Head psychiatrist warns of pot use, calls for govt action
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Head psychiatrist warns of pot use, calls for govt action

Psychiatrists are concerned that easier access to cannabis is putting people with mental health disorders at greater risk, said Dr Chawanan Charnsil, head of the Psychiatric Association of Thailand yesterday.

Dr Chawanan told media at the 22nd WPA World Congress of Psychiatry event organised in Bangkok from Aug 3-6 that people have been widely using cannabis for recreation purposes ever since the plant was struck off the list of narcotic drugs in early June.

The use of cannabis has not been limited to medical treatment purposes as aimed by the Public Health Ministry, he said.

"We have seen a big loophole for the use of cannabis for recreation," Dr Chawanan said.

"We need a law amendment on cannabis use to protect society from harm. We have no objection to cannabis use for medical treatment but it must be done through the advice of a doctor."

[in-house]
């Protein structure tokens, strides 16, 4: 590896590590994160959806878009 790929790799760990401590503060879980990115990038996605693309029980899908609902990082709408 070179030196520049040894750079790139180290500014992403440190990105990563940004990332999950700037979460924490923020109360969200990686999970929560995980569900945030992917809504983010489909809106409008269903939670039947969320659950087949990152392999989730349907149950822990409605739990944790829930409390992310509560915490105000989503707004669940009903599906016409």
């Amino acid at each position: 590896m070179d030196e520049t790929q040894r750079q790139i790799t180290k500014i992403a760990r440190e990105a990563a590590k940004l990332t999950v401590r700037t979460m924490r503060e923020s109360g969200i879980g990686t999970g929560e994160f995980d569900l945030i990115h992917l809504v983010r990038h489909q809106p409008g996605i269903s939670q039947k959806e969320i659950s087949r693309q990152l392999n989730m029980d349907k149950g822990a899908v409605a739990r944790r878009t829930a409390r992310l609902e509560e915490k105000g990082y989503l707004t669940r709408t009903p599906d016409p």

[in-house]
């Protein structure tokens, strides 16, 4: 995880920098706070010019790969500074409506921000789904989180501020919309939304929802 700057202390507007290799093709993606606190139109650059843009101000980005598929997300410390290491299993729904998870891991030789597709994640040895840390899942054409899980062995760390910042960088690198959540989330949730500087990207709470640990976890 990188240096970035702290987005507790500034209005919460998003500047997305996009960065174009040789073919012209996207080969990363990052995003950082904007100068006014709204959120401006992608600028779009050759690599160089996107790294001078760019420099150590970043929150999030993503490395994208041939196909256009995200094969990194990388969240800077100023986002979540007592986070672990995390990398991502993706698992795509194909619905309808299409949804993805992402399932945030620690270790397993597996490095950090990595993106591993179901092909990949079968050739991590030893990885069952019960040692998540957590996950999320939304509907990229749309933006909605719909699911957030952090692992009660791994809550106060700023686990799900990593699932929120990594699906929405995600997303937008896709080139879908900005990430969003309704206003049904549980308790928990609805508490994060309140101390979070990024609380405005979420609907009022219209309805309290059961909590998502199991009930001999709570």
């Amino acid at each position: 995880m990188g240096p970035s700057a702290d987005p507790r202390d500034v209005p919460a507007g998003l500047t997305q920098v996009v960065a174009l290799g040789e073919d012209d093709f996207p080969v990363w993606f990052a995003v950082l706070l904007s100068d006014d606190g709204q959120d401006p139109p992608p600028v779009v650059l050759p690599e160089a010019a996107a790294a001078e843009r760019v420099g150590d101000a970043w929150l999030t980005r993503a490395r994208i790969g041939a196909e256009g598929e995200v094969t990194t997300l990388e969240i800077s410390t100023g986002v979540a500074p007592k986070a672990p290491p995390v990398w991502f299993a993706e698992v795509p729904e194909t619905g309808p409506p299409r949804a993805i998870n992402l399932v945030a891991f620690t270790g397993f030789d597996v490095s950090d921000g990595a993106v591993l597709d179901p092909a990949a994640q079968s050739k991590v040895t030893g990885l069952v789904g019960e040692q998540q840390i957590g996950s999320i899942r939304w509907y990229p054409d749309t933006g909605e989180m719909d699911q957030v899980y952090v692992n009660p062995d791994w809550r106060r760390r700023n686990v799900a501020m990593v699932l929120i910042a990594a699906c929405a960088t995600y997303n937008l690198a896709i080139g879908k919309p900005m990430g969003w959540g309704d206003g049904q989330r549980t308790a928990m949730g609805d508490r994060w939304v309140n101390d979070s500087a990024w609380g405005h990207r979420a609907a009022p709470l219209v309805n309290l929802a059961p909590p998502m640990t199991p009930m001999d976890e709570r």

Dr Chawanan said there was now a greater chance that someone living with a mental health disorder may use cannabis which could result in serious adverse effects. He cited a study by the National Institutes of Health in the US in 2021 that recorded the behaviour of 280,000 people in relation to cannabis use.

The study found only 3% of participants who had no depression symptoms and non-frequent use of cannabis were prone to commit suicide, compared with 15% of those who regularly used cannabis.

Dr Afzal Javed, president of the World Psychiatric Association (WPA), said psychiatrists agree that excessive use of cannabis worsens mental health problems.

Meanwhile, Public Health Minister Anutin Charnvirakul said the draft cannabis bill is expected to be forwarded to parliament for readings this month.

Mr Anutin insists the bill will be a significant tool in preventing the improper use of cannabis.

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